It was the railway's Titanic. A horrific crash involving five trains in which 230 died and 246 were injured, it remains the worst disaster in the long history of Britain's rail network.The location was the isolated signal box at Quintinshill, on the Anglo-Scottish border near Gretna; the date, 22 May 1915. Amongst the dead and injured were women and children but most of the casualties were Scottish soldiers on their way to fight in the Gallipoli campaign. Territorials setting off for war on a distant battlefield were to die, not in battle, but on home soil victims, it was said, of serious incompetence and a shoddy regard for procedure in the signal box, resulting in two signalmen being sent to prison. Startling new evidence reveals that the failures which led to the disaster were far more complex and wide-reaching than signalling negligence. Using previously undisclosed documents, the authors have been able to access official records from the time and have uncovered ahighly shocking and controversial truth behind what actually happened at Quintinshill and the extraordinary attempts to hide the truth.As featured in Dumfries & Galloway Life magazine, January 2014.
North is the point we look for on a map to orient ourselves. It is also the direction taken throughout history by the adventurous, the curious, the solitary, and the foolhardy. Based in the North himself, Peter Davidson, in The Idea of North, explores the very concept of "north" through its many manifestations in painting, legend, and literature. Tracing a northbound route from rural England—whose mild climate keeps it from being truly northern—to the wind-shorn highlands of Scotland, then through Scandinavia and into the desolate, icebound Arctic Circle, Davidson takes the reader on a journey from the heart of society to its most far-flung outposts. But we never fully leave civilization behind; rather, it is our companion on his alluring ramble through the north in art and story. Davidson presents a north that is haunted by Moomintrolls and the ghosts of long-lost Arctic explorers but at the same time, somehow, home to the fragile beauty of a Baltic midsummer evening. He sets the Icelandic Sagas, Nabokov's snowy fictional kingdom of Zembla, and Hans Christian Andersen's cryptic, forbidding Snow Queen alongside the works of such artists as Eric Ravilious, Ian Hamilton Finlay, and Andy Goldsworthy, demonstrating how each illuminates a different facet of humanity's relationship to the earth's most dangerous and austere terrain. Through the lens of Davidson's easy erudition and astonishing range of reference, we come to see that the north is more a goal than a place, receding always before us, just over the horizon, past the last town, off the edge of the map. True north may be unreachable, but The Idea of North brings intrepid readers closer than ever before.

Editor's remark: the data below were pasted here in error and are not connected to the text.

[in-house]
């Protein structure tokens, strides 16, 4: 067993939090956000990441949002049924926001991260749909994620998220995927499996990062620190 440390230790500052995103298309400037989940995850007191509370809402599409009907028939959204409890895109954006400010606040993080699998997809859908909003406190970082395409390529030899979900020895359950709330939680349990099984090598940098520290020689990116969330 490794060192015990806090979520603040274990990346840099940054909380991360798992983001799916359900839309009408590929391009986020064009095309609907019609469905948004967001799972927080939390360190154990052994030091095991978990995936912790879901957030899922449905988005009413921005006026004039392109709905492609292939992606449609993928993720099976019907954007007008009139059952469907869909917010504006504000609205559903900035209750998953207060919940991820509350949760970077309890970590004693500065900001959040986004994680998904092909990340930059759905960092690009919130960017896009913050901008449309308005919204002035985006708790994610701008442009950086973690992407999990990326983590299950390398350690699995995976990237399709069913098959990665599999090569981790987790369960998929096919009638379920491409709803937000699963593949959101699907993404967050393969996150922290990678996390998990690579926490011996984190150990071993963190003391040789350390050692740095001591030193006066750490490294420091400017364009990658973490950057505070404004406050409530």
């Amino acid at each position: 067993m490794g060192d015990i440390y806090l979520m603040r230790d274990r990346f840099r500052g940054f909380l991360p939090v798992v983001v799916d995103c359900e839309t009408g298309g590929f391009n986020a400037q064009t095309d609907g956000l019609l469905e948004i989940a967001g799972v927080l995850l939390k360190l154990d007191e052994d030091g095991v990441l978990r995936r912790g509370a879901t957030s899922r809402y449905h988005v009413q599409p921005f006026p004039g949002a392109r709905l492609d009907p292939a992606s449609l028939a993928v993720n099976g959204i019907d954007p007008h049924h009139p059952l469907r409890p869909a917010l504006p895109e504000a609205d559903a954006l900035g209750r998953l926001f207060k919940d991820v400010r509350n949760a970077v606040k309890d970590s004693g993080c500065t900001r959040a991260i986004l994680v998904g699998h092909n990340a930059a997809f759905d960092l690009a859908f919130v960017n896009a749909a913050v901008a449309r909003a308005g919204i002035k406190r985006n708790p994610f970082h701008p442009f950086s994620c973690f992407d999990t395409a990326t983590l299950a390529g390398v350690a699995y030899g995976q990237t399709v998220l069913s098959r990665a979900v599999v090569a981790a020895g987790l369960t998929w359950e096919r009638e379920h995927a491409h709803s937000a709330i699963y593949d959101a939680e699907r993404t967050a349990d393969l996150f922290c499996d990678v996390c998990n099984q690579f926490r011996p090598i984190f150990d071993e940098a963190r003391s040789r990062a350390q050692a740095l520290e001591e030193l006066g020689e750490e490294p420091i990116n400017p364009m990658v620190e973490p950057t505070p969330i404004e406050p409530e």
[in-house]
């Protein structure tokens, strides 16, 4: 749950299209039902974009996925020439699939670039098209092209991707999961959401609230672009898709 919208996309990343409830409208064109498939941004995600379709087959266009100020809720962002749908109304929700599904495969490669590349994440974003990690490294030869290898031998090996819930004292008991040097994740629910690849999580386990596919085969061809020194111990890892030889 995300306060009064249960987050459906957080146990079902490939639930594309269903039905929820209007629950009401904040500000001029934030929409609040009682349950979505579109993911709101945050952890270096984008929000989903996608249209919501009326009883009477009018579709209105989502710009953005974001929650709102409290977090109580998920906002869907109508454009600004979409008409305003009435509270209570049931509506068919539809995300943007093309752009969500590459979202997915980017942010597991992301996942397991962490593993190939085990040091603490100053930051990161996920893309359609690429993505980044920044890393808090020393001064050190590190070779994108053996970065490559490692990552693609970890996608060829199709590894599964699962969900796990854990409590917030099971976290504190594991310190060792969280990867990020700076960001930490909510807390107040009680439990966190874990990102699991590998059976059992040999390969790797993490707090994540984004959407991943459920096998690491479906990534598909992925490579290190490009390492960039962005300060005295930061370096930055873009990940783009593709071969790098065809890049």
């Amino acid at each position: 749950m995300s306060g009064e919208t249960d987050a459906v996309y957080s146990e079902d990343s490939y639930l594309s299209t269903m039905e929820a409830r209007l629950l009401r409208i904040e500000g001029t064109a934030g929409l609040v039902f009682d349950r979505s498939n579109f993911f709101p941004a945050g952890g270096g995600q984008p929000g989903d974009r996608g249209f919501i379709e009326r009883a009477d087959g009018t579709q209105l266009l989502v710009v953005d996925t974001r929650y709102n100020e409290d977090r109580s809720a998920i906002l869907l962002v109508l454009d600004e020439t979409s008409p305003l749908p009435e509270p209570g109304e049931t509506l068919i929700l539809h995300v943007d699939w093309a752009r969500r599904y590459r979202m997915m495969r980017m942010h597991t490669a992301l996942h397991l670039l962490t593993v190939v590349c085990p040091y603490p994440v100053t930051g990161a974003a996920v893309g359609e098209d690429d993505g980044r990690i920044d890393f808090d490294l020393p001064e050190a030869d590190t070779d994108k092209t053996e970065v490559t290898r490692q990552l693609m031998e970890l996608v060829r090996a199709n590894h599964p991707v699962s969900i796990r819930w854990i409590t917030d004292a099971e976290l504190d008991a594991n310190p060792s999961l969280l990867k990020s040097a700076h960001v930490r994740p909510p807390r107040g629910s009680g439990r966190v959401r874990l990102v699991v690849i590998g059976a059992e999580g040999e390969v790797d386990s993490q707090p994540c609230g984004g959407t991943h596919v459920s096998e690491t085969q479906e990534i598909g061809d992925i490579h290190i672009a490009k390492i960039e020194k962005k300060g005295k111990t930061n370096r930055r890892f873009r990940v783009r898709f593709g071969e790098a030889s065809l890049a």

Over half a century ago, a leading commentator suggested that Scotland was very unusual in being a country which was, in some sense at least, a nation but in no sense a state. He asked whether something 'so anomalous' could continue to exist in the modern world. The Scottish Question considers how Scotland has retained its sense of self, and how the country has changed against a backdrop of fundamental changes in society, economy, and the role of the state over the course of the union. The Scottish Question has been a shifting mix of linked issues and concerns including national identity; Scotland's constitutional status and structures of government; Scotland's distinctive party politics; and everyday public policy. In this volume, James Mitchell explores how these issues have interacted against a backdrop of these changes. He concludes that while the independence referendum may prove an important event, there can be no definitive answer to the Scottish Question. The Scottish Question offers a fresh interpretation of what has made Scotland distinctive and how this changed over time, drawing on an array of primary and secondary sources. It challenges a number of myths, including how radical Scottish politics has been, and suggests that an oppositional political culture was one of the most distinguishing features of Scottish politics in the twentieth century. A Scottish lobby, consisting of public and private bodies, became adept in making the case for more resources from the Treasury without facing up to some of Scotland's most deep-rooted problems.